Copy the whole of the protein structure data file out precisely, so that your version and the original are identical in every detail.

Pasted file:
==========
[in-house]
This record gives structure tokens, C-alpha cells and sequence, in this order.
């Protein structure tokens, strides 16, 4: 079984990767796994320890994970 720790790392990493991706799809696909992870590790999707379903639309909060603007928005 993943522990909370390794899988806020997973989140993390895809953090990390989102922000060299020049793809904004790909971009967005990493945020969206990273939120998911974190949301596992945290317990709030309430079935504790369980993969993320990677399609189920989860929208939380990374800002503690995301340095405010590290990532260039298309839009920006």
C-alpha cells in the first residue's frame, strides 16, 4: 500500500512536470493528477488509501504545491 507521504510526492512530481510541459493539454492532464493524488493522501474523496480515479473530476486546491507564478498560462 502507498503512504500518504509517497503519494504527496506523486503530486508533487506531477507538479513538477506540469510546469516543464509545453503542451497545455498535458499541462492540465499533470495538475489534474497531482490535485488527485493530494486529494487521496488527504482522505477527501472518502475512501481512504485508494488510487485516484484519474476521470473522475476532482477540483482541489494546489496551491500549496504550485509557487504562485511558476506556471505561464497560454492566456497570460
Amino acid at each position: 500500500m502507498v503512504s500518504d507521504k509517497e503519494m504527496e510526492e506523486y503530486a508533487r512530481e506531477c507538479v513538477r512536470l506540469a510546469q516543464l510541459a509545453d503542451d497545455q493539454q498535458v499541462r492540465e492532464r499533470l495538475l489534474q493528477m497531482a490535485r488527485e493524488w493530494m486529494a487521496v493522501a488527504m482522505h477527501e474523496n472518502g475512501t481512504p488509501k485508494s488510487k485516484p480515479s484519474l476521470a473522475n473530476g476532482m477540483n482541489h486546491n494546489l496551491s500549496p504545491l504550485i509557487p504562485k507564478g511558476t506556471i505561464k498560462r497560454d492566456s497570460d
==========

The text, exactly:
[in-house]
This record gives structure tokens, C-alpha cells and sequence, in this order.
């Protein structure tokens, strides 16, 4: 079984990767796994320890994970 720790790392990493991706799809696909992870590790999707379903639309909060603007928005 993943522990909370390794899988806020997973989140993390895809953090990390989102922000060299020049793809904004790909971009967005990493945020969206990273939120998911974190949301596992945290317990709030309430079935504790369980993969993320990677399609189920989860929208939380990374800002503690995301340095405010590290990532260039298309839009920006």
C-alpha cells in the first residue's frame, strides 16, 4: 500500500512536470493528477488509501504545491 507521504510526492512530481510541459493539454492532464493524488493522501474523496480515479473530476486546491507564478498560462 502507498503512504500518504509517497503519494504527496506523486503530486508533487506531477507538479513538477506540469510546469516543464509545453503542451497545455498535458499541462492540465499533470495538475489534474497531482490535485488527485493530494486529494487521496488527504482522505477527501472518502475512501481512504485508494488510487485516484484519474476521470473522475476532482477540483482541489494546489496551491500549496504550485509557487504562485511558476506556471505561464497560454492566456497570460
Amino acid at each position: 500500500m502507498v503512504s500518504d507521504k509517497e503519494m504527496e510526492e506523486y503530486a508533487r512530481e506531477c507538479v513538477r512536470l506540469a510546469q516543464l510541459a509545453d503542451d497545455q493539454q498535458v499541462r492540465e492532464r499533470l495538475l489534474q493528477m497531482a490535485r488527485e493524488w493530494m486529494a487521496v493522501a488527504m482522505h477527501e474523496n472518502g475512501t481512504p488509501k485508494s488510487k485516484p480515479s484519474l476521470a473522475n473530476g476532482m477540483n482541489h486546491n494546489l496551491s500549496p504545491l504550485i509557487p504562485k507564478g511558476t506556471i505561464k498560462r497560454d492566456s497570460d